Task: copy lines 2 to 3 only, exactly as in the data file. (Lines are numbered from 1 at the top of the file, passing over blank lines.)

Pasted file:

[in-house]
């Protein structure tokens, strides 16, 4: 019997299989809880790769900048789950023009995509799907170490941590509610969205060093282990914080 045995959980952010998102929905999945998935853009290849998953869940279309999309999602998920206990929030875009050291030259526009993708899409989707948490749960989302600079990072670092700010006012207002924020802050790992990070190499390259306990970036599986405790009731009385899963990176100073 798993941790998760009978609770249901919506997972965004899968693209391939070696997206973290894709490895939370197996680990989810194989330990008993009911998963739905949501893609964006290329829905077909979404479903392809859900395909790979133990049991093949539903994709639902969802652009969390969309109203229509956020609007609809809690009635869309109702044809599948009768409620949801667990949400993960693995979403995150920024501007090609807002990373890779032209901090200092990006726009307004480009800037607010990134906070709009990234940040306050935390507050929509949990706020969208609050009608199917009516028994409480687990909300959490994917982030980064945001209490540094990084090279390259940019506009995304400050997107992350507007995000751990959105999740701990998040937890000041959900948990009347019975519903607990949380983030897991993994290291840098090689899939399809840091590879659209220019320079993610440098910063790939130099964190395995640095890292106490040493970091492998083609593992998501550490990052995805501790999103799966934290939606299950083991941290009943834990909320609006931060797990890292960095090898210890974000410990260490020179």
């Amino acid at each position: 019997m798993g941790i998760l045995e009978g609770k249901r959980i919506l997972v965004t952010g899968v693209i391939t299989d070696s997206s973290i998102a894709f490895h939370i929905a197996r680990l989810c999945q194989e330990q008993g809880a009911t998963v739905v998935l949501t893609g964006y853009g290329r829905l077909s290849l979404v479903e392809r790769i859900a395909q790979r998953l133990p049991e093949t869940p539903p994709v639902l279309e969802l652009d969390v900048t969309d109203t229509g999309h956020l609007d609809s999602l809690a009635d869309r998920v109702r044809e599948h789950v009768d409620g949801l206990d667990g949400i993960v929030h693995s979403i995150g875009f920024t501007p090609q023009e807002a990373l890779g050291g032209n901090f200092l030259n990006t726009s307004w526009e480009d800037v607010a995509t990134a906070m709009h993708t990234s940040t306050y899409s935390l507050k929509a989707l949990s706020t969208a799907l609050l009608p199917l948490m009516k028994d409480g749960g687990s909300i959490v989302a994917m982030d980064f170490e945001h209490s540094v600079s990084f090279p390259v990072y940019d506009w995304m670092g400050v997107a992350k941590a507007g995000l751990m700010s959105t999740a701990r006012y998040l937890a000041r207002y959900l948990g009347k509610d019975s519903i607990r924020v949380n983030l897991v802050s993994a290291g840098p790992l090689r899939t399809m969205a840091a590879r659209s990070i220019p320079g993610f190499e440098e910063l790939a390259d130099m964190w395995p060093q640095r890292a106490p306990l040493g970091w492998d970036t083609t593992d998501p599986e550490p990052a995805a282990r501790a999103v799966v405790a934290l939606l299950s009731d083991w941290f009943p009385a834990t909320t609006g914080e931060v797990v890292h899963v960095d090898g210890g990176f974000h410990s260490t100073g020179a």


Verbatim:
């Protein structure tokens, strides 16, 4: 019997299989809880790769900048789950023009995509799907170490941590509610969205060093282990914080 045995959980952010998102929905999945998935853009290849998953869940279309999309999602998920206990929030875009050291030259526009993708899409989707948490749960989302600079990072670092700010006012207002924020802050790992990070190499390259306990970036599986405790009731009385899963990176100073 798993941790998760009978609770249901919506997972965004899968693209391939070696997206973290894709490895939370197996680990989810194989330990008993009911998963739905949501893609964006290329829905077909979404479903392809859900395909790979133990049991093949539903994709639902969802652009969390969309109203229509956020609007609809809690009635869309109702044809599948009768409620949801667990949400993960693995979403995150920024501007090609807002990373890779032209901090200092990006726009307004480009800037607010990134906070709009990234940040306050935390507050929509949990706020969208609050009608199917009516028994409480687990909300959490994917982030980064945001209490540094990084090279390259940019506009995304400050997107992350507007995000751990959105999740701990998040937890000041959900948990009347019975519903607990949380983030897991993994290291840098090689899939399809840091590879659209220019320079993610440098910063790939130099964190395995640095890292106490040493970091492998083609593992998501550490990052995805501790999103799966934290939606299950083991941290009943834990909320609006931060797990890292960095090898210890974000410990260490020179």
């Amino acid at each position: 019997m798993g941790i998760l045995e009978g609770k249901r959980i919506l997972v965004t952010g899968v693209i391939t299989d070696s997206s973290i998102a894709f490895h939370i929905a197996r680990l989810c999945q194989e330990q008993g809880a009911t998963v739905v998935l949501t893609g964006y853009g290329r829905l077909s290849l979404v479903e392809r790769i859900a395909q790979r998953l133990p049991e093949t869940p539903p994709v639902l279309e969802l652009d969390v900048t969309d109203t229509g999309h956020l609007d609809s999602l809690a009635d869309r998920v109702r044809e599948h789950v009768d409620g949801l206990d667990g949400i993960v929030h693995s979403i995150g875009f920024t501007p090609q023009e807002a990373l890779g050291g032209n901090f200092l030259n990006t726009s307004w526009e480009d800037v607010a995509t990134a906070m709009h993708t990234s940040t306050y899409s935390l507050k929509a989707l949990s706020t969208a799907l609050l009608p199917l948490m009516k028994d409480g749960g687990s909300i959490v989302a994917m982030d980064f170490e945001h209490s540094v600079s990084f090279p390259v990072y940019d506009w995304m670092g400050v997107a992350k941590a507007g995000l751990m700010s959105t999740a701990r006012y998040l937890a000041r207002y959900l948990g009347k509610d019975s519903i607990r924020v949380n983030l897991v802050s993994a290291g840098p790992l090689r899939t399809m969205a840091a590879r659209s990070i220019p320079g993610f190499e440098e910063l790939a390259d130099m964190w395995p060093q640095r890292a106490p306990l040493g970091w492998d970036t083609t593992d998501p599986e550490p990052a995805a282990r501790a999103v799966v405790a934290l939606l299950s009731d083991w941290f009943p009385a834990t909320t609006g914080e931060v797990v890292h899963v960095d090898g210890g990176f974000h410990s260490t100073g020179a």